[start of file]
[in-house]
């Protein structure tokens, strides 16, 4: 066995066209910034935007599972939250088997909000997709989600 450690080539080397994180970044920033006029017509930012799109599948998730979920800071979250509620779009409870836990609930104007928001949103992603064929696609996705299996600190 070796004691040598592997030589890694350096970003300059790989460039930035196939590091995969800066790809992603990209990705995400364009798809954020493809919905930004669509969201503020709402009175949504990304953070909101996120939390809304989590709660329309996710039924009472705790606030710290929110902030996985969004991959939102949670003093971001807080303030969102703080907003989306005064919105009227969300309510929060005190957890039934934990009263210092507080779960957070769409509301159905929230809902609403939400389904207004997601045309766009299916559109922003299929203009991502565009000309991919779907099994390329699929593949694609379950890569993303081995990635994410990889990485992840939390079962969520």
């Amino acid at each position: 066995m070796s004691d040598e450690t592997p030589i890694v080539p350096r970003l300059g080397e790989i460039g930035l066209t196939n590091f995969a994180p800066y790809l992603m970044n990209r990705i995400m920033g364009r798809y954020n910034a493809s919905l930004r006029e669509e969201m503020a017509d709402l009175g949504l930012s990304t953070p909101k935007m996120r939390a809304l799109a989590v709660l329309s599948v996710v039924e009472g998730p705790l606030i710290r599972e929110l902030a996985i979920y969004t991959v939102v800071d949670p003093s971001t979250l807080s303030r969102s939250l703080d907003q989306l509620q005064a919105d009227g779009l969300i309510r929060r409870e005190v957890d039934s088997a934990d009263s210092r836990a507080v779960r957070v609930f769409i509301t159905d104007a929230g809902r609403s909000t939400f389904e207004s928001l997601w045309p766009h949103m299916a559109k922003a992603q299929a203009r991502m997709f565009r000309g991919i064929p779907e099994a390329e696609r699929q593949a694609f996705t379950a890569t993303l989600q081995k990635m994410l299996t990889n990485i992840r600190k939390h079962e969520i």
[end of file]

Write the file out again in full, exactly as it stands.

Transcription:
[in-house]
């Protein structure tokens, strides 16, 4: 066995066209910034935007599972939250088997909000997709989600 450690080539080397994180970044920033006029017509930012799109599948998730979920800071979250509620779009409870836990609930104007928001949103992603064929696609996705299996600190 070796004691040598592997030589890694350096970003300059790989460039930035196939590091995969800066790809992603990209990705995400364009798809954020493809919905930004669509969201503020709402009175949504990304953070909101996120939390809304989590709660329309996710039924009472705790606030710290929110902030996985969004991959939102949670003093971001807080303030969102703080907003989306005064919105009227969300309510929060005190957890039934934990009263210092507080779960957070769409509301159905929230809902609403939400389904207004997601045309766009299916559109922003299929203009991502565009000309991919779907099994390329699929593949694609379950890569993303081995990635994410990889990485992840939390079962969520």
């Amino acid at each position: 066995m070796s004691d040598e450690t592997p030589i890694v080539p350096r970003l300059g080397e790989i460039g930035l066209t196939n590091f995969a994180p800066y790809l992603m970044n990209r990705i995400m920033g364009r798809y954020n910034a493809s919905l930004r006029e669509e969201m503020a017509d709402l009175g949504l930012s990304t953070p909101k935007m996120r939390a809304l799109a989590v709660l329309s599948v996710v039924e009472g998730p705790l606030i710290r599972e929110l902030a996985i979920y969004t991959v939102v800071d949670p003093s971001t979250l807080s303030r969102s939250l703080d907003q989306l509620q005064a919105d009227g779009l969300i309510r929060r409870e005190v957890d039934s088997a934990d009263s210092r836990a507080v779960r957070v609930f769409i509301t159905d104007a929230g809902r609403s909000t939400f389904e207004s928001l997601w045309p766009h949103m299916a559109k922003a992603q299929a203009r991502m997709f565009r000309g991919i064929p779907e099994a390329e696609r699929q593949a694609f996705t379950a890569t993303l989600q081995k990635m994410l299996t990889n990485i992840r600190k939390h079962e969520i």